Some experiments might take place in a vacuum, but science never does. The pursuit of knowledge only happens within the context of the wider world. Research is not driven by pure, idle curiosity. Social, political, and economic trends influence every area of our lives, including the questions we ask and the work we do to answer those questions.
That doesn’t mean scientists must bend to the will of the world. Often, the course of scientific research is shaped in opposition to a larger societal trend. But as we shape the world, the world also shapes us. Scientists must understand the forces affecting their profession if they wish to remain in the vanguard of progress. To ignore the tide is to be swept away.
Top Ten Trends Driving Science is an introduction to 10 of the biggest ideas affecting scientists today. The trends listed here and their order were determined via a survey of 17 editors of ACS Publications journals. The editors who completed the survey ranked their picks for the most important social, political and economic trends affecting research in 2016. Once their rankings were tallied, a clear consensus emerged. Their list of topics includes new wrinkles in enduring issues, such as the search for research funding and science’s place in society. But there are newer ideas too, such as globalization, open access, and other changes to scientific publishing in the 21st century. Each brings unique challenges, and maybe even opportunities for researchers who know where to look for them.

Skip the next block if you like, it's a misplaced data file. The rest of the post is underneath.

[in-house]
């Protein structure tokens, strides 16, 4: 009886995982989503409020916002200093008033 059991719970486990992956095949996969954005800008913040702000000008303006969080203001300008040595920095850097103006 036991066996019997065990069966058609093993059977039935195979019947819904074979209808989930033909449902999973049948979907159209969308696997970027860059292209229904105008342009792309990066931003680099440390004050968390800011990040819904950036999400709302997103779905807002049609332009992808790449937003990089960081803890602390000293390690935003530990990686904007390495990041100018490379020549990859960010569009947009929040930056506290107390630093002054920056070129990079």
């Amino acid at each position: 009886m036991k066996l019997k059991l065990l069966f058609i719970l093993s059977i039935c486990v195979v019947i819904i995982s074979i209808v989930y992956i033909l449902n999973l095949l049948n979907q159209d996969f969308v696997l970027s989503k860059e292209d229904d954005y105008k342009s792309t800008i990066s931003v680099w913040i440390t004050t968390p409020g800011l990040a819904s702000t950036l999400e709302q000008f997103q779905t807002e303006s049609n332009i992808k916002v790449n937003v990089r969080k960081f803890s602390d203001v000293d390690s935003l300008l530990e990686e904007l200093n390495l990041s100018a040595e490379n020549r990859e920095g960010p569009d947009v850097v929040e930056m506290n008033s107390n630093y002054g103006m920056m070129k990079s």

As you read through this report, you’ll notice many of these trends are closely linked. It’s hard to talk about how science is communicated to the public without mentioning climate change. Discussions about the future of scientific publishing are inextricably tied to topics such as open access, collaboration, and globalization. In many ways, the themes mentioned here are different aspects of a single master trend: Scientists adapting to thrive in a rapidly changing world.
Of course, a list like this can never truly be definitive. Depending on your field of study, your career path, or your location, other concerns might seem more pressing to you. We invite you to share your alternative takes on the most important trends in science with us via email at firstname.lastname@example.org and in the comments below. We can’t wait to hear what you have to say.